A Devil’s Peak Brewing Co. beer is finally readily available to the public. The First Light Golden Ale is now on tap at Banana Jam Café in Kenilworth, and it’s lovely.
Clear yellow-gold with a two finger-thick head, First Light is full-bodied and creamy, and predominantly hoppy and light orangey on nose and palate. Although the nose is quite soft, the palate is rounded off with soft hints of mango peel and acidic naartjie. It’s lively and sprightly, and finds the holy balance between fullness and refreshment with ease, making it perfect for sessioning.
I’d been looking forward to this pint since I became acquainted with the guys from Devil’s Peak at the Cape Town Festival of Beer last November. It was worth the wait. First Light is a thoroughly thoughtfully-made ale, satisfying and wholesome. Good job, guys.
There’s always the slightest bit of apprehension when I discover something’s become defictionalised – you know, when a company buys the rights from a film studio to make their fictional product into something real. It’s problematic: Wonka Bars can’t actually be as good as they are in Charlie’s universe, and a real-life Sex Panther cologne can’t actually have bits of real panther in it, as wonderfully perverse as that sounds.
Fictional products often reach some kind of unattainable perfection. That’s the sticking point. Well, for most of them anyway. Duff Beer is a glorious exception: Matt Groening, the creator of the Simpsons, created Homer Simpson’s drink of choice as a parody of commercial American lagers. It’s cheap, poorly made and, with the help of its muscle-bound mascot Duffman, its advertising is everywhere in Springfield.
But now it’s real (sans Duffman, unfortunately.) German brewery Eschweger Klosterbrauerei began brewing a licenced Duff premium lager 18 or so months ago. Sure, beers by the name of Duff have been brewed in a handful of countries – Mexico, England, Australia and the US to name a few – but many of those are mere Duff namesakes, and not Springfield Duff. Duff Brewery in Dunedin, New Zealand, for example, started brewing a beer called Duff long before the Simpsons even began. Unsurprisingly, it was threatened with legal action by the Simpsons’ American network Fox – despite Groening stating he would never license the trademark himself – and so it was forced to change the beer’s name to McDuff.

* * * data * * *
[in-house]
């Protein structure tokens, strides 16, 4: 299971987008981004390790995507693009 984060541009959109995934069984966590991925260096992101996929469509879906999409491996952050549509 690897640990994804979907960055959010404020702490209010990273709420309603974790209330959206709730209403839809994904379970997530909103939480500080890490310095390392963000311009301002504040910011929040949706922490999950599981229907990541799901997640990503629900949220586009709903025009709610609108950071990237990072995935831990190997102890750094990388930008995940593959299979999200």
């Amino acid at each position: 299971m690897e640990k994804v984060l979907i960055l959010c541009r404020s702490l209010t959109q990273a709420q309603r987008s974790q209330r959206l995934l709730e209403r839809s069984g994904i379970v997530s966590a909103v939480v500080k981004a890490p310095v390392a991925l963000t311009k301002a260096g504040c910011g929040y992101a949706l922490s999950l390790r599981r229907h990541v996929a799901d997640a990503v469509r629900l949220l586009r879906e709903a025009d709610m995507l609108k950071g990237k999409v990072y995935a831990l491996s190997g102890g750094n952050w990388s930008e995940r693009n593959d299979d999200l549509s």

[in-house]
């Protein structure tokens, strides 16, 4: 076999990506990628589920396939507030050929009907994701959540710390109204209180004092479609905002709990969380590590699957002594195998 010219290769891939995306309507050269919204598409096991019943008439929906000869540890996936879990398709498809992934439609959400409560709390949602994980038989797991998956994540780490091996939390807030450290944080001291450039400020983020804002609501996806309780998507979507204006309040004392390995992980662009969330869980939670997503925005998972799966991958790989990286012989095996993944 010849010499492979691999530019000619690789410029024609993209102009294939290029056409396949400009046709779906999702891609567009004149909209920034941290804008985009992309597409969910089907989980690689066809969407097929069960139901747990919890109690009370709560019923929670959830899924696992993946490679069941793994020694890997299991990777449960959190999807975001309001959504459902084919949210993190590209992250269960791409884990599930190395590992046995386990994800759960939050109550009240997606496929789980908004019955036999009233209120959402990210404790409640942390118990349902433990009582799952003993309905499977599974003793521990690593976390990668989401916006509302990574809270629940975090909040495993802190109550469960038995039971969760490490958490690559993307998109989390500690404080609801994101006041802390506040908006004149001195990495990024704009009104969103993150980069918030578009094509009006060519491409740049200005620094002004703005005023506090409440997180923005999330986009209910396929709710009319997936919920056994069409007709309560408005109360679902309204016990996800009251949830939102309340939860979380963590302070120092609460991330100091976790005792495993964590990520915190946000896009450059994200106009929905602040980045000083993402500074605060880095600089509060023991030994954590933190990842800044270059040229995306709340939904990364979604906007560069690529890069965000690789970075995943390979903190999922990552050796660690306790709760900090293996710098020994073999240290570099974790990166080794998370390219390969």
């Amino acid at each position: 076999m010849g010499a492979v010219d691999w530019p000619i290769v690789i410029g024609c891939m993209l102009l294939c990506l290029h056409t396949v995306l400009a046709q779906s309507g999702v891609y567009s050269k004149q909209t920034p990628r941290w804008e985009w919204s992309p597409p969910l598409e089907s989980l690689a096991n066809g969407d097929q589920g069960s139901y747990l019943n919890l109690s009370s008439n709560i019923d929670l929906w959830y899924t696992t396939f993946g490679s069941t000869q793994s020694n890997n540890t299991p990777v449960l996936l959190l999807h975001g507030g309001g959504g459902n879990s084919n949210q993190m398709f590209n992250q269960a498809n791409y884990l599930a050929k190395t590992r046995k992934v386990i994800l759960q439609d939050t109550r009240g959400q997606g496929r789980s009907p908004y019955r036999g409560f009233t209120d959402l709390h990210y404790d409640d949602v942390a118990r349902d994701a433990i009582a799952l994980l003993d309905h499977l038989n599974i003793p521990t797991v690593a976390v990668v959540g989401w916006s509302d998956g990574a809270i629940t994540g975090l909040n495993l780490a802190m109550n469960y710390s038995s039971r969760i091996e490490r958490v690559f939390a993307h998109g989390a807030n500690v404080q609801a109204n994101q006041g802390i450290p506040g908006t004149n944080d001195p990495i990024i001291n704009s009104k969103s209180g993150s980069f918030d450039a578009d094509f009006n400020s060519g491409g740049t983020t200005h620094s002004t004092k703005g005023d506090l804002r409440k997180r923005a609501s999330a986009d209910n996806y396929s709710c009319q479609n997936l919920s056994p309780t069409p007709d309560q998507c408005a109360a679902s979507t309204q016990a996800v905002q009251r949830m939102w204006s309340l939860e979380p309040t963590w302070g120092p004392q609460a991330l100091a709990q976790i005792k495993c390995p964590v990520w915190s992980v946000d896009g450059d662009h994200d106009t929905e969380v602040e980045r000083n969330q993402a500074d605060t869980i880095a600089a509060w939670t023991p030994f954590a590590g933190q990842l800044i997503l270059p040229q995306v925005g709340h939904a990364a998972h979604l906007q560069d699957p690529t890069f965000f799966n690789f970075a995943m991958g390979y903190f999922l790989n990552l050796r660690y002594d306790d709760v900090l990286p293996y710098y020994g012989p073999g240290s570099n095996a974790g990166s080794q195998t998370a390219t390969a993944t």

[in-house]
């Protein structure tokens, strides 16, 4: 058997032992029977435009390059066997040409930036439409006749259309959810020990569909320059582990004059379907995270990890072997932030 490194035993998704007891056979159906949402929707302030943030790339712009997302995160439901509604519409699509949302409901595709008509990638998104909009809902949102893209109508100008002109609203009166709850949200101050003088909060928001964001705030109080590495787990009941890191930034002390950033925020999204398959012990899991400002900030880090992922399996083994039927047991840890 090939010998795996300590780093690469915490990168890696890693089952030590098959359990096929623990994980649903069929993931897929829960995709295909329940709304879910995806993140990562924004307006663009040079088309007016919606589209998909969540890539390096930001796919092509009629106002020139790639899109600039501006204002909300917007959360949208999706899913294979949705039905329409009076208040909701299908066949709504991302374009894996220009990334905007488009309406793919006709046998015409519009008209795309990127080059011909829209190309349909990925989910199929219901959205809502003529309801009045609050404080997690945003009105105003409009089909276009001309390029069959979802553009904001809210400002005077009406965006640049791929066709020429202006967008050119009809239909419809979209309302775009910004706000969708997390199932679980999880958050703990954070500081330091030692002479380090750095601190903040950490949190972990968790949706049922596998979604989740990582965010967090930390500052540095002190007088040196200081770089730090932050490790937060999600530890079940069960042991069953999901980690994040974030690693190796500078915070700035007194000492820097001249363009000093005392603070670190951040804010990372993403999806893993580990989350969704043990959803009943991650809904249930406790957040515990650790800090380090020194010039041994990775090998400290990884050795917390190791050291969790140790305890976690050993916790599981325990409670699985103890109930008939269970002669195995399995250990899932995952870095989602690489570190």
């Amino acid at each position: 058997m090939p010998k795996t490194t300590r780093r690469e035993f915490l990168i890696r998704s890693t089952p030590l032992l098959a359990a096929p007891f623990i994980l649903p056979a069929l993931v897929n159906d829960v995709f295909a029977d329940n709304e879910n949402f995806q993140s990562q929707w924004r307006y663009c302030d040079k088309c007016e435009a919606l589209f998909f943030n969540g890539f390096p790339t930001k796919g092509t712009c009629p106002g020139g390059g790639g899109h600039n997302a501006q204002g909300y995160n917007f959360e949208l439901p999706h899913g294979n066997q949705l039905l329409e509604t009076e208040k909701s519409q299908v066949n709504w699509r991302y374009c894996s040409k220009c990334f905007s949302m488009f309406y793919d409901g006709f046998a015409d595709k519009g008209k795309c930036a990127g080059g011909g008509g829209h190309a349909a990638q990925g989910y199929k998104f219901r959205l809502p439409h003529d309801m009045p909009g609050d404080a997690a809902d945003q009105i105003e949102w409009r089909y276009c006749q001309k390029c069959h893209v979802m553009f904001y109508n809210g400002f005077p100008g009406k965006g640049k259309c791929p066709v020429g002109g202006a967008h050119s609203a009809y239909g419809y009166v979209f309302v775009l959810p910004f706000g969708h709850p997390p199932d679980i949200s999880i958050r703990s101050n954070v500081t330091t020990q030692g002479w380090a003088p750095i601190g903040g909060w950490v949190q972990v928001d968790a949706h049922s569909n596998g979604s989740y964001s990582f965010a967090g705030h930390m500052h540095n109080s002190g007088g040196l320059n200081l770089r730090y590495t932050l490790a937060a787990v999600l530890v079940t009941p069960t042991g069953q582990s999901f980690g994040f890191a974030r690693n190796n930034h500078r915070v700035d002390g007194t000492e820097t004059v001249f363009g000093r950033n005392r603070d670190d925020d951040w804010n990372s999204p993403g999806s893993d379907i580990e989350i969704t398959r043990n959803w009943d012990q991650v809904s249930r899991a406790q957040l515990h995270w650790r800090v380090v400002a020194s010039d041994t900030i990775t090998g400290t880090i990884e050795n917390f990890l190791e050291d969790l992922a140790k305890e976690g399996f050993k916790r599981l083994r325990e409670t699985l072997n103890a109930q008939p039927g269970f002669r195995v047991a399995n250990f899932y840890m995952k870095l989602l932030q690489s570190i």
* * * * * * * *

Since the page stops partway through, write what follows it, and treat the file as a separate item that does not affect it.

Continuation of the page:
While there is a Belgian version of Springfield Duff, it doesn’t look very authentic. Only one brewery brews an authentic real-life version of the beer Homer once described as “the beer that makes the days fly by”, and lucky me, I was given a couple six-packs of it by my brother for Christmas. Due to its worldwide appeal, it can be quite difficult to get hold of. It’s no surprise it’s popular: it looks very much the real deal.
But what about the beer itself? Although Springfield Duff is supposed to be bland and a wholly corporate product – the several varieties of Duff, such as Duff Light and Duff Dry are actually the same beer in the Simpsons universe – real-life Duff is a much better pale lager than most commercial lagers. For one, it has wonderful mouth feel, and a satisfyingly medium carbonation, even out of a can (which is the way I admittedly drank all of my share, just like Homer Simpson.) Flavourwise it’s nothing special – thin corn maltiness carried by the slightest bitter tinge; it’s definitely common denominator stuff.